coming somewhat after most of the others. This is partly because I didn’t post very much this year and didn’t formally review many books. The pandemic and a long-distance move took their toll; for much of the year my brain was in a state analogous to the slumber mode of a bad computer, making it almost impossible to read anything very long or demanding. I’m not a big numbers cruncher, especially when it comes to books, but I do keep an informal tally and I was shocked to discover that I had read large portions of, and subsequently abandoned, over eleven books. I’ve never been adverse to abandoning or postponing books that didn’t work for me at a particular moment but I’m certainly not quick to do so, especially when, as here, I was actually reading some pretty good things. It was a very odd experience — about halfway through one of the Abandoned Eleven, it was “Bing! I’m done” and off I’d go to another book, which usually met the same fate (if my binger went off in a particularly intriguing work, such as Stuart Turton’s The Devil and the Dark Water, I’d skim the end. Sometimes I wouldn’t bother.) What can I say, dear readers? This was the year I just couldn’t focus.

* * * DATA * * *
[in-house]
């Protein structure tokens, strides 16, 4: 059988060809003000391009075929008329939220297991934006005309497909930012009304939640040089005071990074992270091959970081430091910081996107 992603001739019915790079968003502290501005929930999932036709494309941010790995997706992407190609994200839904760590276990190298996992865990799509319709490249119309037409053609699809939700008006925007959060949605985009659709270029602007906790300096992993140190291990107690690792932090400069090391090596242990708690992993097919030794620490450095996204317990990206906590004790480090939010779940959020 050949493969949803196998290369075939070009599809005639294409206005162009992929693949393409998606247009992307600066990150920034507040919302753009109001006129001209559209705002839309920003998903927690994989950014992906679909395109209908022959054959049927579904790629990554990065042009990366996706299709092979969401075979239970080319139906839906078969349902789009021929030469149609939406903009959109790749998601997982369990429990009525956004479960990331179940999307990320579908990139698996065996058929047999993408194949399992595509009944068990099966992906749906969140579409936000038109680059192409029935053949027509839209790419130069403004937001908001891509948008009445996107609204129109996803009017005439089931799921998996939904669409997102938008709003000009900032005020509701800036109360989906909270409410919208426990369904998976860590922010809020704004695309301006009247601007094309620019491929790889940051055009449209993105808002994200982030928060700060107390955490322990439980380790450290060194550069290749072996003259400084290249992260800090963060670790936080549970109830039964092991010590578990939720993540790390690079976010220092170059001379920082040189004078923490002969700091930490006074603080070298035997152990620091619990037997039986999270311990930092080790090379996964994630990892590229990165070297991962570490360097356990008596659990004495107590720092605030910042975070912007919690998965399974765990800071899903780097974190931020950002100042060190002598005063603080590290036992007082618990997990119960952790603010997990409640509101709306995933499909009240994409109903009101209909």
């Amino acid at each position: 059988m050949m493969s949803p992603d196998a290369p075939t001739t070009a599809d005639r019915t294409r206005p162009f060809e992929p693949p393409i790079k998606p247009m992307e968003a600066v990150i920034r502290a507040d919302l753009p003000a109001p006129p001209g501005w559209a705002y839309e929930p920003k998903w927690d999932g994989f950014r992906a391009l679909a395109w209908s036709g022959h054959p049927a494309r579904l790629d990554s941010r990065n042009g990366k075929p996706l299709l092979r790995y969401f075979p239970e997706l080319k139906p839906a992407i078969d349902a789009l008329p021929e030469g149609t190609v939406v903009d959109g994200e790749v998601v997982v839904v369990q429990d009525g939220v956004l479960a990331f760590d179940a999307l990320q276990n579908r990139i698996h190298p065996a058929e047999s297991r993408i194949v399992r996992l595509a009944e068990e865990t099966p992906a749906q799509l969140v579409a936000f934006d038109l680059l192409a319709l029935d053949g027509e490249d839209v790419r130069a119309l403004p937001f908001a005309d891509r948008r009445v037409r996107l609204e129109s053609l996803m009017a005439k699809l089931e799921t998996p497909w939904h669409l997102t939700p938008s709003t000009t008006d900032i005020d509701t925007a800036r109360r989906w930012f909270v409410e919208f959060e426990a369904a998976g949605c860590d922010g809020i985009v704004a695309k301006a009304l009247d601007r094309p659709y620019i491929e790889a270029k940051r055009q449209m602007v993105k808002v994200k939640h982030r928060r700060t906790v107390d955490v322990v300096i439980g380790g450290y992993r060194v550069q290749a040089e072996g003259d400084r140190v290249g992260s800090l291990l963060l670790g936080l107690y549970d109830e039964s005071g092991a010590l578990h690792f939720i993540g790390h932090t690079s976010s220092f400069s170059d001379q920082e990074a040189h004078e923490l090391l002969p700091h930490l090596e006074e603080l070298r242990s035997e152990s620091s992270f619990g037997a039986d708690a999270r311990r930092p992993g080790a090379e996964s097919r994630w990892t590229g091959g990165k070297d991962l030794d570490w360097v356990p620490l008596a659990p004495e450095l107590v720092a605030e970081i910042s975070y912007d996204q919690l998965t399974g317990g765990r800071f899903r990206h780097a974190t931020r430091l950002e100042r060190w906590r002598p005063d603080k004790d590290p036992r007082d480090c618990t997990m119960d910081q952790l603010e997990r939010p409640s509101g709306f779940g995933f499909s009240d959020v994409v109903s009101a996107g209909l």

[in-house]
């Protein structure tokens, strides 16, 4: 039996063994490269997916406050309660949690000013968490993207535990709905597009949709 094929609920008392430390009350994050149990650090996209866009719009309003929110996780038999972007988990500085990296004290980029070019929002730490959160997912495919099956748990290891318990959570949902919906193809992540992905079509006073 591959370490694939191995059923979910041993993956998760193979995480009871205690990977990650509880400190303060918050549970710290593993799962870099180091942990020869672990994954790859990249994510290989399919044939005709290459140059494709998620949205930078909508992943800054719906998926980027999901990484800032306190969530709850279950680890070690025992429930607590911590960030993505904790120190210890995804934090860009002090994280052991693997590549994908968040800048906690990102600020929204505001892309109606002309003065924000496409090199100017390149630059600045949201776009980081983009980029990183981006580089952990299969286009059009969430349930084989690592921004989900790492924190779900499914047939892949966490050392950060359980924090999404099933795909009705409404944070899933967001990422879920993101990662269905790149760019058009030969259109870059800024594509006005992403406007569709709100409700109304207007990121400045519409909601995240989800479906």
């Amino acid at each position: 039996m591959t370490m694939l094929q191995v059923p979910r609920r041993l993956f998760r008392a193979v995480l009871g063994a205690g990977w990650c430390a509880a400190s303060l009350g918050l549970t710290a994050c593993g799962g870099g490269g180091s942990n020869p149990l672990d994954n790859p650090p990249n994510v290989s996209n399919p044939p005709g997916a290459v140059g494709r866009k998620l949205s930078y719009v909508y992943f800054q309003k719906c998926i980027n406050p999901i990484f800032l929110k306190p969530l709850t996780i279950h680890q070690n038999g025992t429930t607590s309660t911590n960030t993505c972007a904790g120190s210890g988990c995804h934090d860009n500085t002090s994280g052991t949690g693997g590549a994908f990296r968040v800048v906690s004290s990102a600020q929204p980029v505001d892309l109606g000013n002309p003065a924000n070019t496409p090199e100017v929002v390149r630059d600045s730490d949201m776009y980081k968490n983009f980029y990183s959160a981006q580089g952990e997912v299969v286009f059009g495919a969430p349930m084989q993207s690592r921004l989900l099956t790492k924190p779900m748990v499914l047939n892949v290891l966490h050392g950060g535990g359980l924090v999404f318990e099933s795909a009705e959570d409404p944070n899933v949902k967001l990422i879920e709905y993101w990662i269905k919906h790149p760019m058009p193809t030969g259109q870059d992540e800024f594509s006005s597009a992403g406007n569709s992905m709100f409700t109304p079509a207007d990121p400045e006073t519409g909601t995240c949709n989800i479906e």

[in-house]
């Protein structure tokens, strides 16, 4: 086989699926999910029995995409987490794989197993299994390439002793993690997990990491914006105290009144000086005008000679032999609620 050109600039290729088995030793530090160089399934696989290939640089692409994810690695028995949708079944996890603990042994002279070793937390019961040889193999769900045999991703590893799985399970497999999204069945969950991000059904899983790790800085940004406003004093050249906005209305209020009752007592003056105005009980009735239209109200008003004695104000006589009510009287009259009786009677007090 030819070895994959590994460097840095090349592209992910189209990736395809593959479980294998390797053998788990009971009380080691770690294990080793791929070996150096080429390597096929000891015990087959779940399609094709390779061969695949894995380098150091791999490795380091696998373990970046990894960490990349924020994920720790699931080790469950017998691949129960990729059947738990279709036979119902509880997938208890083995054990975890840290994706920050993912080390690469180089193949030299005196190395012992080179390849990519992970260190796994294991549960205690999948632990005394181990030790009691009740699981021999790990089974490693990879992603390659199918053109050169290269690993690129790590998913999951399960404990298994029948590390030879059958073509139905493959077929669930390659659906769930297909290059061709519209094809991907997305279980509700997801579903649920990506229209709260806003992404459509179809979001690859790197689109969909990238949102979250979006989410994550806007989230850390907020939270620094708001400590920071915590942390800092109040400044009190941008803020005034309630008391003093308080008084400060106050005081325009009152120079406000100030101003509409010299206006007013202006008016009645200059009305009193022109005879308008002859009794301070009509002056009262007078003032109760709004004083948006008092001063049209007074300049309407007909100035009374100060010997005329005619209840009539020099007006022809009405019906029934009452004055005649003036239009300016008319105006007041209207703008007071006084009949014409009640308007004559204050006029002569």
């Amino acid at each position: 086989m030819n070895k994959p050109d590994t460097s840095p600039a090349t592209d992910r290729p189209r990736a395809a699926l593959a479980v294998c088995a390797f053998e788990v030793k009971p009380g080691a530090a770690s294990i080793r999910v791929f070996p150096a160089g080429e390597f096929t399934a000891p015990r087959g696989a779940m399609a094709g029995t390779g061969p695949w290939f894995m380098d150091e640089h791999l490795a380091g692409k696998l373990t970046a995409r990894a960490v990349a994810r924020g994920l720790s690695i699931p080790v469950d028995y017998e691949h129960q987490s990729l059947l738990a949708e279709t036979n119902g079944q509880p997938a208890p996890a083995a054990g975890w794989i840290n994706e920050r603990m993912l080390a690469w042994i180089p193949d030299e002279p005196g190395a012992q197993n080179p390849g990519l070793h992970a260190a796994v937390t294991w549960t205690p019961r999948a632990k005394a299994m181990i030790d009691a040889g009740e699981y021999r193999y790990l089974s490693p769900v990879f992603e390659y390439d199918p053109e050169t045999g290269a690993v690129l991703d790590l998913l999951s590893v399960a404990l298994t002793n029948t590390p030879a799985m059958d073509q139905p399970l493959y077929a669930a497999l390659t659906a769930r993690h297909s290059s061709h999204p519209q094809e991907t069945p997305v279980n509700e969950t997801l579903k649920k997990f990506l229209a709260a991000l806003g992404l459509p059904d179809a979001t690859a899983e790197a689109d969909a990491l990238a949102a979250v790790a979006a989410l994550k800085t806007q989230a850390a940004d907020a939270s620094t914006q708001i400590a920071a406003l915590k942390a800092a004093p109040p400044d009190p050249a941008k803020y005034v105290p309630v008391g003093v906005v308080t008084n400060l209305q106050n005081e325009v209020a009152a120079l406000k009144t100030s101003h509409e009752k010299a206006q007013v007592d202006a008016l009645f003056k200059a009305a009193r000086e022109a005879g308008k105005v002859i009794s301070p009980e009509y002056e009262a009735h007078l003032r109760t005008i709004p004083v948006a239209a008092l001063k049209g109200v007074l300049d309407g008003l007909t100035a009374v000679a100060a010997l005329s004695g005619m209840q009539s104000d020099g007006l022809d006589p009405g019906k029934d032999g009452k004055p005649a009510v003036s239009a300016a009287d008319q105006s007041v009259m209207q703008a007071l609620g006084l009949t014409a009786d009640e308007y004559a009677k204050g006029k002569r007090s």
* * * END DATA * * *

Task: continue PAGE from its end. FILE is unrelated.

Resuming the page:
This was also the year when I received several visits from the Ghost of Books Past (envision, dear readers, a bookish version of Dickens’ famous spectre, only in my case toting bags of gaudy mass market paperbacks and brandishing bookish gift cards — I believe these are called “book tokens” in the U.K.), who insisted that I re-visit various reading adventures of yesteryear. This apparition first appeared in September (here in the U.S., we start commercializing Christmas pretty early). Immediately after I finished John O’Hara’s Appointment in Samara (BTW many thanks, Dolce Bellezza, for that read-along, otherwise Samara would still be adorning Mount TBR) I became absolutely fixated on locating and re-reading books that I hadn’t thought about for literally decades. Seemingly out of the blue (but we know whose doing it was, right?) I suddenly remembered enough information to locate and obtain a yellowing, mass market paperback of Gwendoline Butler’s Sarsen Place, a novel I had read decades ago, as well as a copy of The Vesey Inheritance, another read by Butler from days gone by. Sarsen Place, now sadly out of print, was worth the effort. The Vesey Inheritance was slightly less so but still a fun read.